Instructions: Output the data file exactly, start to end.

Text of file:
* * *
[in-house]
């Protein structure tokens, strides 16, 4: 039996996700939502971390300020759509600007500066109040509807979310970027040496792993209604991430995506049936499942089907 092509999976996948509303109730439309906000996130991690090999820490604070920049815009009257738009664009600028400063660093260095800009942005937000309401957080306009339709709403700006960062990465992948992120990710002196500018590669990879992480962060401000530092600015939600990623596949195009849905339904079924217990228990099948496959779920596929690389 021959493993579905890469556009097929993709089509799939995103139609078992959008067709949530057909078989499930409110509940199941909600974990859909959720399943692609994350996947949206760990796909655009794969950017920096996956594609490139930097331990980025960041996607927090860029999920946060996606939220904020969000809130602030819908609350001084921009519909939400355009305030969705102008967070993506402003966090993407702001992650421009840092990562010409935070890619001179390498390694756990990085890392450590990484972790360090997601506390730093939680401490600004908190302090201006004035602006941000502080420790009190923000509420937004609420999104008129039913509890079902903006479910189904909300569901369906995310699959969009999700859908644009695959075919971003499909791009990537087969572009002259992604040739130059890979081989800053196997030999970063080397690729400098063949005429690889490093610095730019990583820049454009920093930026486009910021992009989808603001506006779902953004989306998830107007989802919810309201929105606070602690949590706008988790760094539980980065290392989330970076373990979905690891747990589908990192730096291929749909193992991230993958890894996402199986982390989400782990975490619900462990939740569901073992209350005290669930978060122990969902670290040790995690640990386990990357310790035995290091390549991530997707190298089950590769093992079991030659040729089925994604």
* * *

[in-house]
């Protein structure tokens, strides 16, 4: 039996996700939502971390300020759509600007500066109040509807979310970027040496792993209604991430995506049936499942089907 092509999976996948509303109730439309906000996130991690090999820490604070920049815009009257738009664009600028400063660093260095800009942005937000309401957080306009339709709403700006960062990465992948992120990710002196500018590669990879992480962060401000530092600015939600990623596949195009849905339904079924217990228990099948496959779920596929690389 021959493993579905890469556009097929993709089509799939995103139609078992959008067709949530057909078989499930409110509940199941909600974990859909959720399943692609994350996947949206760990796909655009794969950017920096996956594609490139930097331990980025960041996607927090860029999920946060996606939220904020969000809130602030819908609350001084921009519909939400355009305030969705102008967070993506402003966090993407702001992650421009840092990562010409935070890619001179390498390694756990990085890392450590990484972790360090997601506390730093939680401490600004908190302090201006004035602006941000502080420790009190923000509420937004609420999104008129039913509890079902903006479910189904909300569901369906995310699959969009999700859908644009695959075919971003499909791009990537087969572009002259992604040739130059890979081989800053196997030999970063080397690729400098063949005429690889490093610095730019990583820049454009920093930026486009910021992009989808603001506006779902953004989306998830107007989802919810309201929105606070602690949590706008988790760094539980980065290392989330970076373990979905690891747990589908990192730096291929749909193992991230993958890894996402199986982390989400782990975490619900462990939740569901073992209350005290669930978060122990969902670290040790995690640990386990990357310790035995290091390549991530997707190298089950590769093992079991030659040729089925994604």